Man accused in Giffords shooting pleads not guilty


In this artist rendering, Jared Lee Loughner, right, makes a court appearance with his lawyer, Judy Clarke, at the Sandra Day O'Connor United States Courthouse in Phoenix, Ariz., Monday, Jan. 24, 2011. Loughner pled not guilty to charges he tried to kill U.S. Rep. Gabrielle Giffords, D-Ariz, in a shooting rampage that left six people dead.

The Associated Press
Published: Tuesday, January 25, 2011 at 8:07 a.m.
Last Modified: Tuesday, January 25, 2011 at 8:07 a.m.

PHOENIX, Arizona — The 22-year-old man accused in a deadly Arizona rampage that critically wounded U.S. Rep. Gabrielle Giffords has made his first public statement regarding the shooting: He's not guilty.

Jared Loughner, from Tucson, Arizona, entered the plea Monday to federal charges of trying to assassinate Giffords and kill two of her aides. He also faces murder charges in the deaths of a federal judge and another Giffords aide killed in the Tucson shootings, and more charges were expected.

Loughner had his wrists cuffed to a chain around his waist; eight U.S. marshals kept watch in the packed Phoenix courtroom and gallery above. Investigators have said Loughner was mentally disturbed and acting increasingly erratic in the weeks before the attack on Jan. 8 that killed six and wounded 13.

Giffords, a three-term Democratic congresswoman, was shot in the forehead and spent two weeks in a Tucson hospital before she was flown to Houston to begin her rehabilitation. Among the six who died in the attack at a constituent event was a 9-year-old girl who was interested in politics and was taken there by a neighbor to meet Giffords.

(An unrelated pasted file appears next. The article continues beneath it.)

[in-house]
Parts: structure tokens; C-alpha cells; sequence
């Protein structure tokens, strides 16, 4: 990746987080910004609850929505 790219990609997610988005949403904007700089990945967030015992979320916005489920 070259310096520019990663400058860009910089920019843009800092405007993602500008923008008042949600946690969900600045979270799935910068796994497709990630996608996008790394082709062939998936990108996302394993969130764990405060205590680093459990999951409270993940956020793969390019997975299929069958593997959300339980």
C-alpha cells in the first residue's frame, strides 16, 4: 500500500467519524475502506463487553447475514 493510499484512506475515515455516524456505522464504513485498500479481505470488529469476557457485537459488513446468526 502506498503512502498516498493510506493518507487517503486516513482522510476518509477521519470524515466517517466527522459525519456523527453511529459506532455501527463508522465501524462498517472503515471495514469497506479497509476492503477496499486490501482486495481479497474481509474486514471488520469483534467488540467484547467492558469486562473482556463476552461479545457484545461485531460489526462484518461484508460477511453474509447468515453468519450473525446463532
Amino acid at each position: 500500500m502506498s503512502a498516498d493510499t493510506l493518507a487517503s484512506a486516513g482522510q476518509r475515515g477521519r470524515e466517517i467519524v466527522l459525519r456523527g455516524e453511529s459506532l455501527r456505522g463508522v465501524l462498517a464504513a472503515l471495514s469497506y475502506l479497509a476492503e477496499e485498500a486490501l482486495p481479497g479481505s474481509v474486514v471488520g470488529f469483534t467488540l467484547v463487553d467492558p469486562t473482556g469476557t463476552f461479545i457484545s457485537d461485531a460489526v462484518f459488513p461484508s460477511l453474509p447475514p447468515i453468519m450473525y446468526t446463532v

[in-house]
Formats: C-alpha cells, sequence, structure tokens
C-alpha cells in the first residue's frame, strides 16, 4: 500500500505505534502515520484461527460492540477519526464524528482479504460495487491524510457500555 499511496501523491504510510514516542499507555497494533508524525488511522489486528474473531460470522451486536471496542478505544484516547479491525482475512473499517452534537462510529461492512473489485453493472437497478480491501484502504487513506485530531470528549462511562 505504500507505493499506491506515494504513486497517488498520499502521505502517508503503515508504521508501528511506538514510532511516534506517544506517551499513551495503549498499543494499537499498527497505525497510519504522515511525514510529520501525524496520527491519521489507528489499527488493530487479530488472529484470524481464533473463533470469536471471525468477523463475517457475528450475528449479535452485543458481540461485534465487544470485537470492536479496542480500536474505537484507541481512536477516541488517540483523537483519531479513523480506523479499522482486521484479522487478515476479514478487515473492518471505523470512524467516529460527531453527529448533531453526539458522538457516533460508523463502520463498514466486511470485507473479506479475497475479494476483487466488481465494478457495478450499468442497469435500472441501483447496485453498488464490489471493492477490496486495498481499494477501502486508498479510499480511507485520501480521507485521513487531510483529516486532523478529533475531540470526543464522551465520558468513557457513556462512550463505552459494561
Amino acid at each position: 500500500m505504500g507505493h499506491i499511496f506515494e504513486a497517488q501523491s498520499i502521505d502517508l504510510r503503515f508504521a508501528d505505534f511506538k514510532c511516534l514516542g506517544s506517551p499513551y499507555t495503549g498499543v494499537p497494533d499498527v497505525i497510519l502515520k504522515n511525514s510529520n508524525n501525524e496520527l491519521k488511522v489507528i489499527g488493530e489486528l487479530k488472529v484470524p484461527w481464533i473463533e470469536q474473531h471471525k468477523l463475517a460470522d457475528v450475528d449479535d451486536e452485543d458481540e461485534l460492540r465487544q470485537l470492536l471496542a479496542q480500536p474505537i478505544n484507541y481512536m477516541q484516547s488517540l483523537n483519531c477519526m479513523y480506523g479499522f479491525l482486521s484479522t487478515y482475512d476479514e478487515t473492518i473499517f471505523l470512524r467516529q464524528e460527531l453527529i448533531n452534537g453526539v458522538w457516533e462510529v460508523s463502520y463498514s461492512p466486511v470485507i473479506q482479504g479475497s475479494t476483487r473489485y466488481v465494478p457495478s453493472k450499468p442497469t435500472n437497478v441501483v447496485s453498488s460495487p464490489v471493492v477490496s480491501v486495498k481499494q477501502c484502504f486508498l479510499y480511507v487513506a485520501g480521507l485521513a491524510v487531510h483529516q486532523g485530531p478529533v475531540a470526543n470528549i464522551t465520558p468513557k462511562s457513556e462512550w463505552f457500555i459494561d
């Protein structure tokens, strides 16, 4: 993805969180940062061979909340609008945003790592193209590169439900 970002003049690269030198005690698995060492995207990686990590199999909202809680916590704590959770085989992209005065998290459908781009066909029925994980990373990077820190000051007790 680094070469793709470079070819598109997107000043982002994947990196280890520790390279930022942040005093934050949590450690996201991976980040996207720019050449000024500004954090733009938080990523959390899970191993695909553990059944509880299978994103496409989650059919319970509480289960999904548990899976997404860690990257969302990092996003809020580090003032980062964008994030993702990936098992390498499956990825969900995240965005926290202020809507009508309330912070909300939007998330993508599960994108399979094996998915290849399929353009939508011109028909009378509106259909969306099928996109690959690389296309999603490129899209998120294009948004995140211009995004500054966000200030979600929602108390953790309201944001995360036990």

Christina Taylor Green's family, as well as a Giffords intern who cared for the congresswoman after she was shot, are expected to attend President Barack Obama's State of the Union address Tuesday night. Daniel Hernandez was hailed as a hero for rushing to Giffords' side and applying pressure to her wounds before paramedics arrived.

Also expected to attend the address is the four-member Arizona medical team that treated Giffords, her office said Monday. Her new medical team in Houston said the next update on her condition would come when they are ready to move Giffords to the rehab hospital.

Loughner's hearing Monday did not offer any indication of a defense strategy. His attorney, Judy Clarke, said she wasn't raising issues of competency "at this time."

The federal murder charges Loughner faces carry a potential death penalty, which require a painstaking process under Justice Department rules.

The judge set a March 9 hearing to consider motions in the case.

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Associated Press writers Michelle Price in Phoenix and Ramit Plushnick-Masti in Houston contributed to this report.

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